For the last few days, I’ve been living with the Neonode, the closest thing in the market from anyone — including Apple — to what we are likely to see when the iPhone Nano comes out in a few months. Given that this is a generation-two phone, you wonder how many other similar ideas Apple may have “borrowed” from the generation-one Neonode product.
Initial impressions are actually surprisingly good, though the Neonode needs a little more seasoning to be the perfect small phone for me. The humor here is that even though the Neonode was clearly first, there is little doubt the Apple faithful will call it a clone of the iPhone Nano. That title is likely to stick, so I figured it would be fun to get ahead of the curve and use that phrase in the title. However, this shouldn’t distract from the fact that this, too, is an impressive piece of work and a nice improvement over their generation-one offering product.
The Neonode is impressive for its size, does video and music, will link up to Plays for Sure services (iTunes is still Apple-only), and it makes heavy use of gestures to navigate the device. Unique to this phone is the design of the touchscreen, which really isn’t a touchscreen. It uses infrared scanners to see your finger and triangulate its position. This evidently makes the device both more robust and less expensive to build.
Downsides are actually somewhat similar to the iPhone; ActiveSync doesn’t work with e-mail, and this thing won’t connect directly to Exchange or Notes. It will sync the calendar and contacts using ActiveSync, though, and that might actually be a little better for Windows users (particularly Vista users who are on the updated Vista product). Even though the device is based on Microsoft technology, the Neonode folks used the CE platform rather than Windows Mobile, and while that does give them a relatively easy development path, it doesn’t give them all of the native connectivity that Mobile 6 would.
Because of the heavy use of gestures — sweeps of the finger from bottom to top and from side to side — there is a bit of a learning curve with this phone, but that was also the case with the iPhone. Both are fun to mess with, so the learning seems to come easy. For some reason, exploring this class of phone is vastly more fun than it was with Treos, Qs, and Blackberries.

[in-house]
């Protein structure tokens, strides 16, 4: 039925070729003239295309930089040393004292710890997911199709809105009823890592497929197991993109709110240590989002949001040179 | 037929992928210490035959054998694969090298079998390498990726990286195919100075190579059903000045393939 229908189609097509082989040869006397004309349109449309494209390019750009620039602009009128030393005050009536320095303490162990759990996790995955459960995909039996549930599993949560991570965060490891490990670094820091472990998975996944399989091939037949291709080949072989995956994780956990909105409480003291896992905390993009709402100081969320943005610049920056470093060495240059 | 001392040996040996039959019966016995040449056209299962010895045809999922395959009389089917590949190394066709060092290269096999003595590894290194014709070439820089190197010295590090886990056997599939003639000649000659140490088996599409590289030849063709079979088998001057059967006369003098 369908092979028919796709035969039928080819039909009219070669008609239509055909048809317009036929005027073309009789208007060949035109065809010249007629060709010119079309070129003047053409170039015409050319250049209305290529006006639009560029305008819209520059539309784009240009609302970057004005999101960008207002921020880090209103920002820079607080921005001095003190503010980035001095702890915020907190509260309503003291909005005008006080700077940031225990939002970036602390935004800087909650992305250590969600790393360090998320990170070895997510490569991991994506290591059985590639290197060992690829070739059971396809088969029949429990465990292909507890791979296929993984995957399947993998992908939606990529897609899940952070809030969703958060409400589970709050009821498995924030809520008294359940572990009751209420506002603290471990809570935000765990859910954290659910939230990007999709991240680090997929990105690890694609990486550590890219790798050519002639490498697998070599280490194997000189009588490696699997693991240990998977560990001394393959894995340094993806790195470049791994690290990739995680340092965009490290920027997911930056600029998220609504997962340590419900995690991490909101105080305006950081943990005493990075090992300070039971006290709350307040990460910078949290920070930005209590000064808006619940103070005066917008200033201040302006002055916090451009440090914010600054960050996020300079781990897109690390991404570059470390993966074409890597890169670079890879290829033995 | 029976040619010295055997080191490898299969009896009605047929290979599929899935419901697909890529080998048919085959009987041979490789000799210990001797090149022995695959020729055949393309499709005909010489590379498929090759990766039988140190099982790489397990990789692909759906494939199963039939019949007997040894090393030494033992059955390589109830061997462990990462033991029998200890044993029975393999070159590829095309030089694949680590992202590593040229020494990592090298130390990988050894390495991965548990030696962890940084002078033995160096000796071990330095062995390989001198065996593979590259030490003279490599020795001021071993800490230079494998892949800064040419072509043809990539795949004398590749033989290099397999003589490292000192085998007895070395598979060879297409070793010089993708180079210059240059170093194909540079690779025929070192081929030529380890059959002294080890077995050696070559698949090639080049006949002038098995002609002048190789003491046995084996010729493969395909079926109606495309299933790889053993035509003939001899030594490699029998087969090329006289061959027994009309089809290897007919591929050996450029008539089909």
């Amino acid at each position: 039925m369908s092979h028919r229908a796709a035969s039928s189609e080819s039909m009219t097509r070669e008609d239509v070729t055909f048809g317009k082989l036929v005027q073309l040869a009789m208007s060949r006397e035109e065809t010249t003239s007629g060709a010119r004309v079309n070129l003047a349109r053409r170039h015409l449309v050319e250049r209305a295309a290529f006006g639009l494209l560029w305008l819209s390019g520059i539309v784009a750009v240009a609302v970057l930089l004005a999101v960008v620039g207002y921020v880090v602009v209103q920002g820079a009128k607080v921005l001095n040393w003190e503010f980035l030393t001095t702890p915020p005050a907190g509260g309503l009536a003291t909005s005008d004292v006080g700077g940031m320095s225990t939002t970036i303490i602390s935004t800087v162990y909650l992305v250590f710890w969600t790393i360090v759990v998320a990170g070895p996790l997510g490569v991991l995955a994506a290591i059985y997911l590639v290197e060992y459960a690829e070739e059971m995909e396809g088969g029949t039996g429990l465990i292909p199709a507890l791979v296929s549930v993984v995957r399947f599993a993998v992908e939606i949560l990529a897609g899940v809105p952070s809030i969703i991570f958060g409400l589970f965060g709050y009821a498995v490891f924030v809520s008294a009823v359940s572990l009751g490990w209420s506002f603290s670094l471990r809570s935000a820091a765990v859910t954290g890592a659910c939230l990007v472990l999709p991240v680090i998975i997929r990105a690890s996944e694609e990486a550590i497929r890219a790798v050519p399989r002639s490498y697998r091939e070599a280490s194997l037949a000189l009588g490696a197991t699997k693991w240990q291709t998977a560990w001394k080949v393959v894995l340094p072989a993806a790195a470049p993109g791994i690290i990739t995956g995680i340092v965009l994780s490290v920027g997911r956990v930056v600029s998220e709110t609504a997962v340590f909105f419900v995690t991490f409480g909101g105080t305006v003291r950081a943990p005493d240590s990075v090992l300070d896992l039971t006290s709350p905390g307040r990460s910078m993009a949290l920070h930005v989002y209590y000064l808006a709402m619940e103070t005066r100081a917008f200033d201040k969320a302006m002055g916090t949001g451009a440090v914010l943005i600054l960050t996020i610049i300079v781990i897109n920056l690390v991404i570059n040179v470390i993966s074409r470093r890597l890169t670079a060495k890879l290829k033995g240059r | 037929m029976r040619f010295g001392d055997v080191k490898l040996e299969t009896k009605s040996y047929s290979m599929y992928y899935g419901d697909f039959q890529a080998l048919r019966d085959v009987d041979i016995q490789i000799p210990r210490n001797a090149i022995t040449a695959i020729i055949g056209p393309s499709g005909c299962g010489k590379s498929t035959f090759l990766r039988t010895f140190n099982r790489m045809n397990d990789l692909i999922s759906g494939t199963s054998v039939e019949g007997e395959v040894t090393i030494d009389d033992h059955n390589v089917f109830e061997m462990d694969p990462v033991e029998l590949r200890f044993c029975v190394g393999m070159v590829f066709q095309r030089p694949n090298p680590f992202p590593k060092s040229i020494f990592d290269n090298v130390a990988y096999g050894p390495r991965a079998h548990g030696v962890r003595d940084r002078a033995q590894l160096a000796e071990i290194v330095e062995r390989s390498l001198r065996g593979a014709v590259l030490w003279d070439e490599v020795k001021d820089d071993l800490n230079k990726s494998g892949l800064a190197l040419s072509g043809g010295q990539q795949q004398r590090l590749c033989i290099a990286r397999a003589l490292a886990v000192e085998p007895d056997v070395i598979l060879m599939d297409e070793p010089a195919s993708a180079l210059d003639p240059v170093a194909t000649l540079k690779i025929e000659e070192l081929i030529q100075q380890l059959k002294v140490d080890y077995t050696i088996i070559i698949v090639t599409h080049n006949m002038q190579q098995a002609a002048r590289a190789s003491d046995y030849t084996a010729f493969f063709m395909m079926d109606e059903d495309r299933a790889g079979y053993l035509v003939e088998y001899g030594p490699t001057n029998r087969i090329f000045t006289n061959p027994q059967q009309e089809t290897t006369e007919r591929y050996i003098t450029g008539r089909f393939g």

The phone fits in a small phone belt pouch, and you can use a lanyard if you want to wear it around your neck. It uses a mini-USB port for everything, including the headphones, and comes with an adapter. Personally, I prefer a headphone jack simply because it is easier, but the HTC Touch is much the same way, and it does free up space (which is very tight on this little phone).
Get this product if you want a phone that is very small, does most of the good stuff an iPhone does — including MMS and SMS (which is surprisingly good on the iPhone as well) and Camera — but you don’t want to pay the GPRS data charges. This is a GPRS phone, but browsing the web on this small of a screen is painful. The only reason you might want GPRS is so you can use the phone as a wireless data modem for your laptop. This is actually surprisingly handy, though really slow if you are browsing the web (not bad for e-mail, unless someone sends you a large attachment).
In short, if you want to have a lot of the fun without the size or cost of the iPhone, you’d probably like this phone if you could buy it. Unfortunately, it isn’t here yet, and by the time it arrives, like the second-generation iPhone, at least some of the shortcomings are likely to be addressed.
Neonode vs. iPhone Nano
Because both phones are severely limited by the screen size (clearly, I’m guessing that will be the case with the iPhone Nano; this picture looks like a good guess), much of what you would do with GPRS is kind of pointless. The advantage is that you can get an experience similar to the iPhone by incurring potentially only a fraction of the monthly cost and purchase cost.
The Nano comes with Steve Jobs’ and Apple’s marketing, which means that even if it really isn’t as good as the Neonode, people will likely flock like lemmings to the Apple. Still, depending on who distributes this phone in the U.S. — and it is more likely to be T-Mobile than AT&T — there could be a slight upset, because the one thing folks hate almost universally with the iPhone is AT&T (boy, you’d think that was one thing about that brand the company would not want to repeat). But, Apple can’t fix that, and the company is supposedly using T-Mobile themselves in Europe.
Who wins? As always, you do. Choice is a good thing, and by the time the Neonode gets here, it will be a more mature version-two product. Also, the iPhone Nano will benefit from the experience with the iPhone (and hopefully at least have a replaceable battery). Since you are unlikely to use GPRS with either device, both will be more affordable and great ways to lose the now redundant MP3 player and live off your phone.
For me, however, I really need something that gets e-mail, even if I can’t really respond to it well, and that means — at least initially — neither of these is for me. I’ll either be waiting for the generation-two HTC Touch (I carry the generation-one product now), the second- or third-generation iPhone with Exchange support, or a larger Neonode that does e-mail. All of that is likely next year (I kind of wish it was already here). Choice is a good thing, and one thing we are likely to have a lot of as we work into 2008 is choice. AT&T wireless (I’ve actually had good luck with AT&T DSL) may even have to improve its customer service; then again, miracles don’t happen that often.
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